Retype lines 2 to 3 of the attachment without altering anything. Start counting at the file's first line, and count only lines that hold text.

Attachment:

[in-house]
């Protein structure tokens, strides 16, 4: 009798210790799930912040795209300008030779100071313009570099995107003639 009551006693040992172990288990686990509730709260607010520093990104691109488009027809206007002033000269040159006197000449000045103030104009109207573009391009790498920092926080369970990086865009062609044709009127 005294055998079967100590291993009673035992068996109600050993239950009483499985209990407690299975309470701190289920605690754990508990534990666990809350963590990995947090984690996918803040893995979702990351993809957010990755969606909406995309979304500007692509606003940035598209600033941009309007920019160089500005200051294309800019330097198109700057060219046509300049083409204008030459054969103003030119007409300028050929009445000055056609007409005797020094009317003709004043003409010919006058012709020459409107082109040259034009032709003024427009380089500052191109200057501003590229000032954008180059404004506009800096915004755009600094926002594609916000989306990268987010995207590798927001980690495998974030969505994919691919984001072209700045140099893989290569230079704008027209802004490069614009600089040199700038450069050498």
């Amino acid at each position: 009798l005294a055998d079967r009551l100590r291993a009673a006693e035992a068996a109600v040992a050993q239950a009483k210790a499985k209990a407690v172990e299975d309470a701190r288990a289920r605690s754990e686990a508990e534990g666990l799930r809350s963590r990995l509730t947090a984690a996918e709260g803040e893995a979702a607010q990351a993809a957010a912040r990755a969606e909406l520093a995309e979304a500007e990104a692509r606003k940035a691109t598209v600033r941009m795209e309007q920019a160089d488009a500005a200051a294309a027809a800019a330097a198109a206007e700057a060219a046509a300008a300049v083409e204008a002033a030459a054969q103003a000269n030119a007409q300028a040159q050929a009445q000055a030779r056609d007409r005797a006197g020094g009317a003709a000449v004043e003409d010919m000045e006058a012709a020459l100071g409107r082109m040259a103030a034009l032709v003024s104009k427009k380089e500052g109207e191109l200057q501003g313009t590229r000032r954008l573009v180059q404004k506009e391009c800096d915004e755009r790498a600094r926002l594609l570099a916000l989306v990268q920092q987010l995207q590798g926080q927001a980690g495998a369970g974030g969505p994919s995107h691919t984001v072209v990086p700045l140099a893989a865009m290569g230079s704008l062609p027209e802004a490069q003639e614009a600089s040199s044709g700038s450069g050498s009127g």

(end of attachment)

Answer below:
């Protein structure tokens, strides 16, 4: 009798210790799930912040795209300008030779100071313009570099995107003639 009551006693040992172990288990686990509730709260607010520093990104691109488009027809206007002033000269040159006197000449000045103030104009109207573009391009790498920092926080369970990086865009062609044709009127 005294055998079967100590291993009673035992068996109600050993239950009483499985209990407690299975309470701190289920605690754990508990534990666990809350963590990995947090984690996918803040893995979702990351993809957010990755969606909406995309979304500007692509606003940035598209600033941009309007920019160089500005200051294309800019330097198109700057060219046509300049083409204008030459054969103003030119007409300028050929009445000055056609007409005797020094009317003709004043003409010919006058012709020459409107082109040259034009032709003024427009380089500052191109200057501003590229000032954008180059404004506009800096915004755009600094926002594609916000989306990268987010995207590798927001980690495998974030969505994919691919984001072209700045140099893989290569230079704008027209802004490069614009600089040199700038450069050498």
């Amino acid at each position: 009798l005294a055998d079967r009551l100590r291993a009673a006693e035992a068996a109600v040992a050993q239950a009483k210790a499985k209990a407690v172990e299975d309470a701190r288990a289920r605690s754990e686990a508990e534990g666990l799930r809350s963590r990995l509730t947090a984690a996918e709260g803040e893995a979702a607010q990351a993809a957010a912040r990755a969606e909406l520093a995309e979304a500007e990104a692509r606003k940035a691109t598209v600033r941009m795209e309007q920019a160089d488009a500005a200051a294309a027809a800019a330097a198109a206007e700057a060219a046509a300008a300049v083409e204008a002033a030459a054969q103003a000269n030119a007409q300028a040159q050929a009445q000055a030779r056609d007409r005797a006197g020094g009317a003709a000449v004043e003409d010919m000045e006058a012709a020459l100071g409107r082109m040259a103030a034009l032709v003024s104009k427009k380089e500052g109207e191109l200057q501003g313009t590229r000032r954008l573009v180059q404004k506009e391009c800096d915004e755009r790498a600094r926002l594609l570099a916000l989306v990268q920092q987010l995207q590798g926080q927001a980690g495998a369970g974030g969505p994919s995107h691919t984001v072209v990086p700045l140099a893989a865009m290569g230079s704008l062609p027209e802004a490069q003639e614009a600089s040199s044709g700038s450069g050498s009127g």